Upcoming Social Security Jump May Mean Higher Taxes for Clients

The January 2023 cost-of-living adjustment, the biggest since 1981, means some clients will see increases in their tax liability.

By John W. Diamond

Social Security is set to boost the benefits it provides retirees by 8.7%, the biggest cost-of-living adjustment since 1981. It comes as sky-high inflation continues to eat into incomes and savings.

The changes are set to take effect in January 2023 and were announced following the release of the September 2022 consumer price index report, which showed inflation climbing more than expected during the month, by 0.4%.

The automatic adjustment will surely come as a relief to tens of millions of retirees and those who receive supplemental security income who may be struggling to afford basic necessities as inflation has accelerated throughout 2022. But an annual adjustment wasn’t always the case — and other government benefits and programs deal with inflation differently.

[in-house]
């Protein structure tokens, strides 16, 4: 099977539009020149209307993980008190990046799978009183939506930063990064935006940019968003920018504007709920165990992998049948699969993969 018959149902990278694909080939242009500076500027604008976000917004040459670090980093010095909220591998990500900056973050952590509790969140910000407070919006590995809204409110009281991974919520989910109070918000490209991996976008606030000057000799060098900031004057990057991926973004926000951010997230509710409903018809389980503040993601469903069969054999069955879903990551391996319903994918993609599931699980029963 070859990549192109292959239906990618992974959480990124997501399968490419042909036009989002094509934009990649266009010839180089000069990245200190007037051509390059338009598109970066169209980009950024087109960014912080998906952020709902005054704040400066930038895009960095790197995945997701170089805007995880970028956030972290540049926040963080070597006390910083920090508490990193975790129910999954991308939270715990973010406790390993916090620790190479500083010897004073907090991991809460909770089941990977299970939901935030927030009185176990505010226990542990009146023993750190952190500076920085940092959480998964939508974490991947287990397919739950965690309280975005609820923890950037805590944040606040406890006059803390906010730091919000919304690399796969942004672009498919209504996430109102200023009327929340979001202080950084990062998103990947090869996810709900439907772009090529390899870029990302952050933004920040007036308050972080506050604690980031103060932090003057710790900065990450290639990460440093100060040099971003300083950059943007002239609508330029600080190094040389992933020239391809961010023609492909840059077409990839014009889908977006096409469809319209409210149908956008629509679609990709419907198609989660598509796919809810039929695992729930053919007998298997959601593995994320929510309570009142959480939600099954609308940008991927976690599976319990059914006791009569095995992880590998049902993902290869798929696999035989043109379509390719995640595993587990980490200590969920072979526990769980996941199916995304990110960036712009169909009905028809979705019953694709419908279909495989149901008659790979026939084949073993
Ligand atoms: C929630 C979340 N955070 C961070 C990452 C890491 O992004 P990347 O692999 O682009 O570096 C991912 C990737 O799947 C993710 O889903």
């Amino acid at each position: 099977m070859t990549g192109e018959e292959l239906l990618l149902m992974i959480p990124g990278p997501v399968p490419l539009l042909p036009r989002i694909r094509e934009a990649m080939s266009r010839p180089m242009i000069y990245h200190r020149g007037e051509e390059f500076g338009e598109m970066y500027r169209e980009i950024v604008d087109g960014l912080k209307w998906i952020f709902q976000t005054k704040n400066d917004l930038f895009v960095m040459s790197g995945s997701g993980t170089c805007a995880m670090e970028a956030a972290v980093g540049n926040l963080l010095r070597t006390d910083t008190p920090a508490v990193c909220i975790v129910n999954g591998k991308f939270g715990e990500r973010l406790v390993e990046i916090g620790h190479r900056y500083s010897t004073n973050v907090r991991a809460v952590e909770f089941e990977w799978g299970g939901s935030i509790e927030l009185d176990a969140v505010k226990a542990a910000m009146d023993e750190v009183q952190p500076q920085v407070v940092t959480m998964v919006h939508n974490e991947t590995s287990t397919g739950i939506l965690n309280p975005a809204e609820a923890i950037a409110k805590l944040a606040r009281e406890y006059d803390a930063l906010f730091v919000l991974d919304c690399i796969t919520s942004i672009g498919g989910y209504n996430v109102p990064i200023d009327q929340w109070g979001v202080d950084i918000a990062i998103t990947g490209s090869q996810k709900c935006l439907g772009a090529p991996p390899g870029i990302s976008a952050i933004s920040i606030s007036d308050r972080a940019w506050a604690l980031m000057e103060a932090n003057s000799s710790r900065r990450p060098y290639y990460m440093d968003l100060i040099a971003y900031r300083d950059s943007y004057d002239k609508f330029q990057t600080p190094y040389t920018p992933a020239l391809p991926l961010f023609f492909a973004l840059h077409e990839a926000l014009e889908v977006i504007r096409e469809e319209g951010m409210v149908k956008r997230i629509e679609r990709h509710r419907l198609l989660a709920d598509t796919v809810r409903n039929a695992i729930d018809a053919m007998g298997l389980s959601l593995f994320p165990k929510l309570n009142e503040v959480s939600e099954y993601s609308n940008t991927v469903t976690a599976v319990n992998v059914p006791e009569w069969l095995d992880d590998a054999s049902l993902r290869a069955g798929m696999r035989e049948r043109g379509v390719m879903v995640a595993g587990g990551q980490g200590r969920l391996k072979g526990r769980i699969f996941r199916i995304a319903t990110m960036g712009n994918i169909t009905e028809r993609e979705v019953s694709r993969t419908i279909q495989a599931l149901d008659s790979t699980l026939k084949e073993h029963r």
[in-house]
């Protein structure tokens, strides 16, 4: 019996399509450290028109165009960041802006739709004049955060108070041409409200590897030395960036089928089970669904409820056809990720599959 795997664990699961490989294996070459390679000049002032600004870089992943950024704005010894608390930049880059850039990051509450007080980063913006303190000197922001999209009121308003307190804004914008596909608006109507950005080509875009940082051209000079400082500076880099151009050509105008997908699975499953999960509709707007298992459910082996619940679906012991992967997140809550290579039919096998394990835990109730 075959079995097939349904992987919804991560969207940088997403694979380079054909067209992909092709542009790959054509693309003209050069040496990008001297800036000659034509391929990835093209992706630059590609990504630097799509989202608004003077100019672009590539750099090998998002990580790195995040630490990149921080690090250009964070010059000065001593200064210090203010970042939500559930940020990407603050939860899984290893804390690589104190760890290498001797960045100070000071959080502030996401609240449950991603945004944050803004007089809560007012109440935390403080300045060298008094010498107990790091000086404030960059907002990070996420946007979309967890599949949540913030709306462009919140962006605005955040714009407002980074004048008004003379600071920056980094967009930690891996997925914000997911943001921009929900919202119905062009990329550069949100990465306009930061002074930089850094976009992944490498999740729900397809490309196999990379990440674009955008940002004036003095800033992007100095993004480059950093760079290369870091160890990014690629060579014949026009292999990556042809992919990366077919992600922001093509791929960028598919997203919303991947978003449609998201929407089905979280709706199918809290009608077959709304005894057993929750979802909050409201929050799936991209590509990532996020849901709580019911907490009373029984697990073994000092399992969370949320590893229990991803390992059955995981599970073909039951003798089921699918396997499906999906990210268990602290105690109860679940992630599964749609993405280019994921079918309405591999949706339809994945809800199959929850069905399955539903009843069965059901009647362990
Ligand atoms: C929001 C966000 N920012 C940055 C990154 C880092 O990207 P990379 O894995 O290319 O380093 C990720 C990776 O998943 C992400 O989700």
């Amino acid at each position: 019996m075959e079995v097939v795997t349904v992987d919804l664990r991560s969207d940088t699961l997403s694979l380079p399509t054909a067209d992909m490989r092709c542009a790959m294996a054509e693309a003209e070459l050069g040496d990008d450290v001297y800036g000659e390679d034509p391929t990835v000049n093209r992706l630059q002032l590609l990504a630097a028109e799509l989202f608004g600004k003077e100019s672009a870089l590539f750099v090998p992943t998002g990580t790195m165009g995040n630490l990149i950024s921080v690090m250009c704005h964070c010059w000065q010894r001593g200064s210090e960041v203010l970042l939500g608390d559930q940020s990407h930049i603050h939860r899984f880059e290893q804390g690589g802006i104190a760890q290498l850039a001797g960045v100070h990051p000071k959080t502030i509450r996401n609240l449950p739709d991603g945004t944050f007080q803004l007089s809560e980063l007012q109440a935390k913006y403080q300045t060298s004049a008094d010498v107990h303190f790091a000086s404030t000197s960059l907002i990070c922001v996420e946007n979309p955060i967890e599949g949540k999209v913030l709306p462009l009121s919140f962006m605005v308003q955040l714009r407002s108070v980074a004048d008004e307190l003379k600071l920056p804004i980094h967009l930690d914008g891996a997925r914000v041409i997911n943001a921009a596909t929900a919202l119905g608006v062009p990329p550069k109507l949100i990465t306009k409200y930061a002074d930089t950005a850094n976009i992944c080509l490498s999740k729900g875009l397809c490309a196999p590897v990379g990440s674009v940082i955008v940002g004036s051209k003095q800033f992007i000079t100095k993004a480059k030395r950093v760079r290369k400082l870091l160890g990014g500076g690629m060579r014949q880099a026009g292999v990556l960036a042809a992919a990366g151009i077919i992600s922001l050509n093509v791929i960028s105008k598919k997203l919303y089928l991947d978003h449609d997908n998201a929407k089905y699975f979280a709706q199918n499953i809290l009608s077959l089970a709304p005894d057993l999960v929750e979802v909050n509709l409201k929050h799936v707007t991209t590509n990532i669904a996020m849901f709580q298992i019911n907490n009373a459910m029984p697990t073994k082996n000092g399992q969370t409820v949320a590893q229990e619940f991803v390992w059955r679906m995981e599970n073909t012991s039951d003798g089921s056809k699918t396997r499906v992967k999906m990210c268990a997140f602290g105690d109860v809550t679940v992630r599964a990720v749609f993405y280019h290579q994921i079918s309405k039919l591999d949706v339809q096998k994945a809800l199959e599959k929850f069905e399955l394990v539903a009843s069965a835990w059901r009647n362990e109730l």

The latest data, for September, shows average consumer prices are up 8.2% from a year earlier. The monthly gain of 0.4% was double what economists surveyed by Reuters had expected.

More troubling, so-called core inflation — which excludes volatile food and energy prices — gained even more in September, ticking up by 0.6%. Core inflation is a measure that’s closely watched by the Federal Reserve, as it helps show how pervasive and persistent inflation has become in the economy.

History of increases

Automatic adjustments to Social Security benefits began in 1975 after President Richard Nixon signed the 1972 Social Security amendments into law.

Before 1975, Congress had to act each year to increase benefits to offset the effects of inflation. But this was an inefficient system, as politics would often be injected into a simple economic decision. Under this system, an increase in benefits could be too small or too large, or could fail to happen at all if one party blocked the change entirely.